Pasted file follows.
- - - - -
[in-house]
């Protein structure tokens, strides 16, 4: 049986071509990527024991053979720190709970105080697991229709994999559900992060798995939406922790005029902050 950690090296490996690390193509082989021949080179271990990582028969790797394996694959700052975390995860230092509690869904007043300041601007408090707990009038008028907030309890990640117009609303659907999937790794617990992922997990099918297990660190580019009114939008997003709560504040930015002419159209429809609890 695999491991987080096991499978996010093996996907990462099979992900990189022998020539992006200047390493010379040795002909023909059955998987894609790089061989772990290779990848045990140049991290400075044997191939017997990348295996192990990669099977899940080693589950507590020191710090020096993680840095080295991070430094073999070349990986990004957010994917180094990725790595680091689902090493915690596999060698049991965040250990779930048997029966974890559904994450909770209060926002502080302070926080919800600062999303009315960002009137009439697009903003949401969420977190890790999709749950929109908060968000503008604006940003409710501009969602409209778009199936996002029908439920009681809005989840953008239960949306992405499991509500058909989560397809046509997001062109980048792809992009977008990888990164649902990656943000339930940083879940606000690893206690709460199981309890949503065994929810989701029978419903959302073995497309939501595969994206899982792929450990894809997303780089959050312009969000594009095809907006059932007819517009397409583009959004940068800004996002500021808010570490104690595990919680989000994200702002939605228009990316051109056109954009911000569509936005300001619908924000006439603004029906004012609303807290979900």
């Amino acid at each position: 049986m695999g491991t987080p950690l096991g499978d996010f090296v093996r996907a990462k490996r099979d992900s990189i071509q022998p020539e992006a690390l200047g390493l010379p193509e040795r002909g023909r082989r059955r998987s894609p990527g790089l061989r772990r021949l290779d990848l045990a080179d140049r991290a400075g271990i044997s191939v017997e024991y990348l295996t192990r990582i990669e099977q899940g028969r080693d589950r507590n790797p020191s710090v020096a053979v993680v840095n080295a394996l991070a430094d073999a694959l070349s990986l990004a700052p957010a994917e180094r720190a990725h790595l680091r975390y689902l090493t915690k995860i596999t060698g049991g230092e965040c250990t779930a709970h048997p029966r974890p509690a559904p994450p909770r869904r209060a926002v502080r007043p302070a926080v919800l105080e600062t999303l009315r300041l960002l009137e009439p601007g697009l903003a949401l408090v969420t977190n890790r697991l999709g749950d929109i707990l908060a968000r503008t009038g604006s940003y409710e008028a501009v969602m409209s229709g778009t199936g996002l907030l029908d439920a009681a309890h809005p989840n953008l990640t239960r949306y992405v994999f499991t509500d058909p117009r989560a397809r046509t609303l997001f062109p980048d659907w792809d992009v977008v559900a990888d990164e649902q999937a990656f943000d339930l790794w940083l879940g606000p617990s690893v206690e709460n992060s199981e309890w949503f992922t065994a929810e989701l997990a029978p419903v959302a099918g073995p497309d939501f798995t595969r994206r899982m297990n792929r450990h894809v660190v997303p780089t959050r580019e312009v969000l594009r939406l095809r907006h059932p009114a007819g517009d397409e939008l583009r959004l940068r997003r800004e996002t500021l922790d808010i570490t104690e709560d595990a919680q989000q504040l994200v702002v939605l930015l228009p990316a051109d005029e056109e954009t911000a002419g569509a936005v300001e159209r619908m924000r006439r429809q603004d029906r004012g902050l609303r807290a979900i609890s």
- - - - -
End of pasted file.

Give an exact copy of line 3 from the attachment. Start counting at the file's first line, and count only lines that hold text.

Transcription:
């Amino acid at each position: 049986m695999g491991t987080p950690l096991g499978d996010f090296v093996r996907a990462k490996r099979d992900s990189i071509q022998p020539e992006a690390l200047g390493l010379p193509e040795r002909g023909r082989r059955r998987s894609p990527g790089l061989r772990r021949l290779d990848l045990a080179d140049r991290a400075g271990i044997s191939v017997e024991y990348l295996t192990r990582i990669e099977q899940g028969r080693d589950r507590n790797p020191s710090v020096a053979v993680v840095n080295a394996l991070a430094d073999a694959l070349s990986l990004a700052p957010a994917e180094r720190a990725h790595l680091r975390y689902l090493t915690k995860i596999t060698g049991g230092e965040c250990t779930a709970h048997p029966r974890p509690a559904p994450p909770r869904r209060a926002v502080r007043p302070a926080v919800l105080e600062t999303l009315r300041l960002l009137e009439p601007g697009l903003a949401l408090v969420t977190n890790r697991l999709g749950d929109i707990l908060a968000r503008t009038g604006s940003y409710e008028a501009v969602m409209s229709g778009t199936g996002l907030l029908d439920a009681a309890h809005p989840n953008l990640t239960r949306y992405v994999f499991t509500d058909p117009r989560a397809r046509t609303l997001f062109p980048d659907w792809d992009v977008v559900a990888d990164e649902q999937a990656f943000d339930l790794w940083l879940g606000p617990s690893v206690e709460n992060s199981e309890w949503f992922t065994a929810e989701l997990a029978p419903v959302a099918g073995p497309d939501f798995t595969r994206r899982m297990n792929r450990h894809v660190v997303p780089t959050r580019e312009v969000l594009r939406l095809r907006h059932p009114a007819g517009d397409e939008l583009r959004l940068r997003r800004e996002t500021l922790d808010i570490t104690e709560d595990a919680q989000q504040l994200v702002v939605l930015l228009p990316a051109d005029e056109e954009t911000a002419g569509a936005v300001e159209r619908m924000r006439r429809q603004d029906r004012g902050l609303r807290a979900i609890s």